The juvenile code makes clear that a judge may close a hearing only after he or she “determines” that an open hearing would not be in the best interest of a juvenile or victim who was under sixteen years of age at the time of the offense. K.S.A. 38-2353(a).
The Supreme Court has not recognized a right of access to juvenile proceedings or records. In an early case, In re Gault, 387 U.S. 1, 25 (1967), the Court found that “[t]here is no reason why, consistently with due process, a state cannot . . . provide . . . for the confidentiality of records of police contacts and court action relating to juveniles.” Jurisdictions vary widely in allowing access to juvenile delinquency proceedings.
In Mississippi, law enforcement agencies may publicly disclose information involving the taking of a child into custody for the commission of a delinquent act without an order from the youth court. However, the information “shall not identify the child or his address unless the information involves a child convicted as an adult.” Miss. Code Ann. § 43-21-261.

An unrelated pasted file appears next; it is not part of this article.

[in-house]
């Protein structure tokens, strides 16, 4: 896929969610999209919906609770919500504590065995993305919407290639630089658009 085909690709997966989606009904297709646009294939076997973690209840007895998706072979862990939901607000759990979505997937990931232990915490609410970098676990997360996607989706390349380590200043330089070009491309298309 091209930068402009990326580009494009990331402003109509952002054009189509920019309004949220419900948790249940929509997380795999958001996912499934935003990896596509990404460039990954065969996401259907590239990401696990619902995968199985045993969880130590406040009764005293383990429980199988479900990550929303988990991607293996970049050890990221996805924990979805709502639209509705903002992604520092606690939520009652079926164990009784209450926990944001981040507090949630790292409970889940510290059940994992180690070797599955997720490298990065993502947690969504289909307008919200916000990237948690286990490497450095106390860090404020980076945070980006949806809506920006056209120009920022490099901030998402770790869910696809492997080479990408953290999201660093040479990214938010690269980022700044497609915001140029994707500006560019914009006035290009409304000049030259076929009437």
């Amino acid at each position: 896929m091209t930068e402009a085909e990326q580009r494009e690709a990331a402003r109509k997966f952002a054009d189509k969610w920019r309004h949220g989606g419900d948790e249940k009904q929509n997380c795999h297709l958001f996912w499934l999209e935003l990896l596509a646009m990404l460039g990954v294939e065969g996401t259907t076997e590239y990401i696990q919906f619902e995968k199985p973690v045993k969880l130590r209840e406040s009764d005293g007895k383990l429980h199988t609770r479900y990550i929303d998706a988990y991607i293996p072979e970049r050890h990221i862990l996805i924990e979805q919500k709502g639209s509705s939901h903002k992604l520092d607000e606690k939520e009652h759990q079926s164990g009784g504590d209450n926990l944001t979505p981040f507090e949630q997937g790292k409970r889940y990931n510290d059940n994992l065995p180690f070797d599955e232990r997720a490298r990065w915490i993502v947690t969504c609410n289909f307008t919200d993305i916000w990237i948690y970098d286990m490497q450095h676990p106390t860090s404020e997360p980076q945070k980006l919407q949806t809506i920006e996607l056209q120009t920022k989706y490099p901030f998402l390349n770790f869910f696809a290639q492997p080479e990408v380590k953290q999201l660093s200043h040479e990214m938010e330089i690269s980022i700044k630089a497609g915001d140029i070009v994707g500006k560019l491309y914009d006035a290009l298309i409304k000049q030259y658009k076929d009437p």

Media and electronic media coverage of delinquency or “child in need of supervision” proceedings “is strictly prohibited except upon findings of facts and conclusions of law by the court of extraordinary and compelling circumstances.” Uniform Rules of Youth Court Practice, Rule 5 (U.R.Y.C.P. 5).
Delinquency proceedings are governed by NRS § 62D.010(2):
Manner for conducting proceedings; proceeding open to public; exception.
2. Except as otherwise provided in this subsection, each proceeding conducted pursuant to the provisions of this title must be open to the public. If the juvenile court determines that all or part of the proceeding must be closed to the public because the closure is in the best interests of the child or the public:
(a) The public must be excluded; and
(b) The juvenile court may order that only those persons who have a direct interest in the case may be admitted. The juvenile court may determine that a victim or any member of the victim’s family is a person who has a direct interest in the case and may be admitted.